Subject: scientists develop a 3-d fabric to aid in joint cartilage repair
Spotlight on Research 2007
April 2007 (historical)
Scientists Develop 3-D Fabric to Aid in Joint Cartilage Repair
If the knees of your favorite jeans become worn and thin, patching them with a piece of fabric may provide a satisfactory fix, extending their life and delaying the need to replace them with a new pair. Someday doctors may be able to use a different kind of fabric to repair your own knees - as well as hips, shoulders and other joints - that wear out due to the common joint disease osteoarthritis (OA). Using a unique weaving machine of their own design, researchers supported by the National Institute of Arthritis and Musculoskeletal and Skin Diseases (NIAMS) have created a three-dimensional fabric scaffold that could one day be used to patch damaged joint surfaces, allowing one's own stem cells to move in and repair the damage.
In OA, a disease that affects an estimated 21 million Americans, the smooth, elastic cartilage that normally covers and cushions the ends of bones where they meet to form a joint breaks down. For many, the result is daily joint pain, stiffness and disability. While medications can help control the pain of OA, nothing can stop the disease process. Nor is there an effective way to repair damage that has occurred.
Repair attempts in recent years have involved removing cartilage cells from patients and then growing them in a laboratory to form new cartilage. While the approach has had some success for small cartilage defects, it has a number of drawbacks, says Farshid Guilak, Ph.D., director of orthopaedic research at Duke University Medical Center and a senior member of the team that created the new fabric scaffolding. It requires at least two surgical procedures: one to remove the cartilage cells and another to replace them in the body. It can take several months to grow a piece of cartilage large enough to put back in a person.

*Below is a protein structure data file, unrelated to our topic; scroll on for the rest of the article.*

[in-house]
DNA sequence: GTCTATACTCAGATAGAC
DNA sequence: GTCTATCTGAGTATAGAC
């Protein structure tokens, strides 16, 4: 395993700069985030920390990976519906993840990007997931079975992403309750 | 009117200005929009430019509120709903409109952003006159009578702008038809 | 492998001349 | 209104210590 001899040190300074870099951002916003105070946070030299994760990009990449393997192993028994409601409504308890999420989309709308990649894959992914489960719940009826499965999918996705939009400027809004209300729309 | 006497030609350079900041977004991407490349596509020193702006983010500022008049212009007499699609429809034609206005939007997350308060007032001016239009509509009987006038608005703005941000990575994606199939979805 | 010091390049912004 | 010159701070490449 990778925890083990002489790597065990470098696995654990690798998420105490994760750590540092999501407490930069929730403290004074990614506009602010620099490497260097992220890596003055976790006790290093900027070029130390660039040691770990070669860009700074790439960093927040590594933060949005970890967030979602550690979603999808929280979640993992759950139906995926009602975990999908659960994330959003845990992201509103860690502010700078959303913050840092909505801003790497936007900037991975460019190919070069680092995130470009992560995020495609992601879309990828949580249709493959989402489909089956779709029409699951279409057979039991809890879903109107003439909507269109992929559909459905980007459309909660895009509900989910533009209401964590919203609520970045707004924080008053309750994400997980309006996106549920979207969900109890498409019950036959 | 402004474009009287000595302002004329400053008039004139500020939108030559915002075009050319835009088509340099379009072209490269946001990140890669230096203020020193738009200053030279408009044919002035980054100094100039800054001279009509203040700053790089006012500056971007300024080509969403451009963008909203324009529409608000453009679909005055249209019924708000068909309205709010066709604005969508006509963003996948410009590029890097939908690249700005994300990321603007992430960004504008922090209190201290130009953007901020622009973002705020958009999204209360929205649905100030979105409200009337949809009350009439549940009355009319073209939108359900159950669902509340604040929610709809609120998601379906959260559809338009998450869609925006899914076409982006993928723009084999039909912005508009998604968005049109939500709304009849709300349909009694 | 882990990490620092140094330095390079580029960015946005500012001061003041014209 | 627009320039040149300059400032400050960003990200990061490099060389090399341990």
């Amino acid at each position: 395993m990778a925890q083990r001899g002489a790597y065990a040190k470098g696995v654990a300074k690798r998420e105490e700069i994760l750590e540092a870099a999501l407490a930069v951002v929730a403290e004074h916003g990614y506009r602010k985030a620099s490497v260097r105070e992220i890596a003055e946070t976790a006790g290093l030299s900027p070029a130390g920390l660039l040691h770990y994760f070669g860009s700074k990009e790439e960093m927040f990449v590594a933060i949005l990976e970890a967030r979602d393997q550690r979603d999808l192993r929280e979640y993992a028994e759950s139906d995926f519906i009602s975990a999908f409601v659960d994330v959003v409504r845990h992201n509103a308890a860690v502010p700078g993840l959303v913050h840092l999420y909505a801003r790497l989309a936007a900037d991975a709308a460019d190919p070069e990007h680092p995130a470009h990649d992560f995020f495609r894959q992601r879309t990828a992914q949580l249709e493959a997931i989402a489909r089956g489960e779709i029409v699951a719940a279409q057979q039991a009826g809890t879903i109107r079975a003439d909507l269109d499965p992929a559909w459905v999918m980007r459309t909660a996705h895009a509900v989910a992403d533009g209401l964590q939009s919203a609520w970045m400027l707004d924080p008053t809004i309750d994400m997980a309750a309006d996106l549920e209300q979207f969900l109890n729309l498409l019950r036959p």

Current techniques cannot be used to treat OA. Thus, the only sure fix for a severely damaged joint is to surgically remove it and replace it with a prosthesis, a procedure nearly one million Americans undergo each year. If further experiments are successful, however, this new fabric scaffold could be another, more desirable option.
In laboratory tests, the scaffold had the same mechanical properties as native cartilage. In the future, surgeons will likely be able to impregnate custom-designed scaffold with cartilage-forming stem cells (taken from a person's own fat tissue, for example) and biochemicals that stimulate their growth, and then implant them into a patient in a single procedure.
"We hope that this will be normal cartilage," says Guilak, whose team published their findings in the February issue of Nature Materials. "The whole idea is that it will hopefully be as strong as normal cartilage from the minute we make it because the strength comes from the scaffold, not from the new tissue that is formed. So we could take a long time to grow new tissue inside the body and use the scaffold to bear the load until it's grown." Fashioned of the same FDA-approved materials that are used for resorbable sutures, the scaffold eventually dissolves, leaving only strong new cartilage and hopefully delaying or even eliminating the need for joint replacement.
Most machines that produce fabrics weave one set of fibers that are oriented perpendicularly to another set of fibers to create a flat piece of fabric, like one might use to patch worn jeans, says Guilak. However, the machine developed by the Duke researchers adds a third set of fibers, which creates a three-dimensional product that can be made as thick as needed. "This allows us to mold it into the shape of the joint so we can cover the whole surface of the joint if we need to," says Guilak. Also, since the scaffold is woven material, there are tiny spaces where cartilage cells can nestle and grow.
NIAMS Director Stephen I. Katz, M.D., Ph.D., calls the resorbable 3-D material an important advance in bioengineering with the potential to help millions of Americans who have painful and debilitating OA. "If future studies go well, this technique could ease pain and improve function for many," he says, "enabling them to postpone or even prevent the need for a synthetic joint."
The mission of the National Institute of Arthritis and Musculoskeletal and Skin Diseases (NIAMS), a part of the Department of Health and Human Services' National Institutes of Health, is to support research into the causes, treatment and prevention of arthritis and musculoskeletal and skin diseases; the training of basic and clinical scientists to carry out this research; and the dissemination of information on research progress in these diseases. For more information about NIAMS, call the information clearinghouse at (301) 495-4484 or (877) 22-NIAMS (free call) or visit the NIAMS Web site at http://niams.cit.nih.gov
Additional funding for this research was provided by NASA and the Coulter Foundation.
Moutos FT, Freed LE, Guilak F. A biomimetic three-dimensional woven composite scaffold for functional tissue engineering of cartilage. Nature Materials. 2007;6:162-167.